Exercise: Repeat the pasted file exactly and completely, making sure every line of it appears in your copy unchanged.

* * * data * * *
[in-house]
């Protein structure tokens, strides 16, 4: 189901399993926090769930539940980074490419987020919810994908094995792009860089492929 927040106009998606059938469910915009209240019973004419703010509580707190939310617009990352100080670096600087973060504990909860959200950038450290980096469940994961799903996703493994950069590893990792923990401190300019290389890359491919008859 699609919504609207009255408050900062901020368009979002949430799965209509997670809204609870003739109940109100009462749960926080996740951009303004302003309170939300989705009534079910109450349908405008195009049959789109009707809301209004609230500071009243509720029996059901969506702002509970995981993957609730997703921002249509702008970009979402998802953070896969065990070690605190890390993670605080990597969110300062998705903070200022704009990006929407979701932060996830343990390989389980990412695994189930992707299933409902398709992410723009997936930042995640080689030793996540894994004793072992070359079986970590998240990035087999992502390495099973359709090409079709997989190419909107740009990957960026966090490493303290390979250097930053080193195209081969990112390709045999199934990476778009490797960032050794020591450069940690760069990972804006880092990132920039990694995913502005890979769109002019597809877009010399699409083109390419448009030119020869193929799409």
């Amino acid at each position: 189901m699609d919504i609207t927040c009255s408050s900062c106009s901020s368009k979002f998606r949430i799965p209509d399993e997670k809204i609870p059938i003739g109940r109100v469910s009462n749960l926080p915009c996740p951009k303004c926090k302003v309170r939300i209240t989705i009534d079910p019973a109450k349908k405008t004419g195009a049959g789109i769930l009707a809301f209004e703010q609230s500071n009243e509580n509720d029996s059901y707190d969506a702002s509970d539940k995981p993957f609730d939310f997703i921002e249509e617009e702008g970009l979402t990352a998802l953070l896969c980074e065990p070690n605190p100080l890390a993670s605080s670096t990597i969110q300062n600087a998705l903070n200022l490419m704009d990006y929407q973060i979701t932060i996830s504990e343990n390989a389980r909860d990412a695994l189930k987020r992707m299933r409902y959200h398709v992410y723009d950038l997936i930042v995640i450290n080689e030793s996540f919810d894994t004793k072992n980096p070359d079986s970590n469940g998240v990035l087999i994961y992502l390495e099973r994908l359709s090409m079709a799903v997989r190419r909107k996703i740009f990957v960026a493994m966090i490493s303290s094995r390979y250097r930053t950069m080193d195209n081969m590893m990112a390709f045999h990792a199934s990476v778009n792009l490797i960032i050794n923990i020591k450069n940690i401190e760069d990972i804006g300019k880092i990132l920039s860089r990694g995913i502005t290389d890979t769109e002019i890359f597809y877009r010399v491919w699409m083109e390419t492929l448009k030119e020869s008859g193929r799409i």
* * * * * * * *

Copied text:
[in-house]
């Protein structure tokens, strides 16, 4: 189901399993926090769930539940980074490419987020919810994908094995792009860089492929 927040106009998606059938469910915009209240019973004419703010509580707190939310617009990352100080670096600087973060504990909860959200950038450290980096469940994961799903996703493994950069590893990792923990401190300019290389890359491919008859 699609919504609207009255408050900062901020368009979002949430799965209509997670809204609870003739109940109100009462749960926080996740951009303004302003309170939300989705009534079910109450349908405008195009049959789109009707809301209004609230500071009243509720029996059901969506702002509970995981993957609730997703921002249509702008970009979402998802953070896969065990070690605190890390993670605080990597969110300062998705903070200022704009990006929407979701932060996830343990390989389980990412695994189930992707299933409902398709992410723009997936930042995640080689030793996540894994004793072992070359079986970590998240990035087999992502390495099973359709090409079709997989190419909107740009990957960026966090490493303290390979250097930053080193195209081969990112390709045999199934990476778009490797960032050794020591450069940690760069990972804006880092990132920039990694995913502005890979769109002019597809877009010399699409083109390419448009030119020869193929799409």
């Amino acid at each position: 189901m699609d919504i609207t927040c009255s408050s900062c106009s901020s368009k979002f998606r949430i799965p209509d399993e997670k809204i609870p059938i003739g109940r109100v469910s009462n749960l926080p915009c996740p951009k303004c926090k302003v309170r939300i209240t989705i009534d079910p019973a109450k349908k405008t004419g195009a049959g789109i769930l009707a809301f209004e703010q609230s500071n009243e509580n509720d029996s059901y707190d969506a702002s509970d539940k995981p993957f609730d939310f997703i921002e249509e617009e702008g970009l979402t990352a998802l953070l896969c980074e065990p070690n605190p100080l890390a993670s605080s670096t990597i969110q300062n600087a998705l903070n200022l490419m704009d990006y929407q973060i979701t932060i996830s504990e343990n390989a389980r909860d990412a695994l189930k987020r992707m299933r409902y959200h398709v992410y723009d950038l997936i930042v995640i450290n080689e030793s996540f919810d894994t004793k072992n980096p070359d079986s970590n469940g998240v990035l087999i994961y992502l390495e099973r994908l359709s090409m079709a799903v997989r190419r909107k996703i740009f990957v960026a493994m966090i490493s303290s094995r390979y250097r930053t950069m080193d195209n081969m590893m990112a390709f045999h990792a199934s990476v778009n792009l490797i960032i050794n923990i020591k450069n940690i401190e760069d990972i804006g300019k880092i990132l920039s860089r990694g995913i502005t290389d890979t769109e002019i890359f597809y877009r010399v491919w699409m083109e390419t492929l448009k030119e020869s008859g193929r799409i």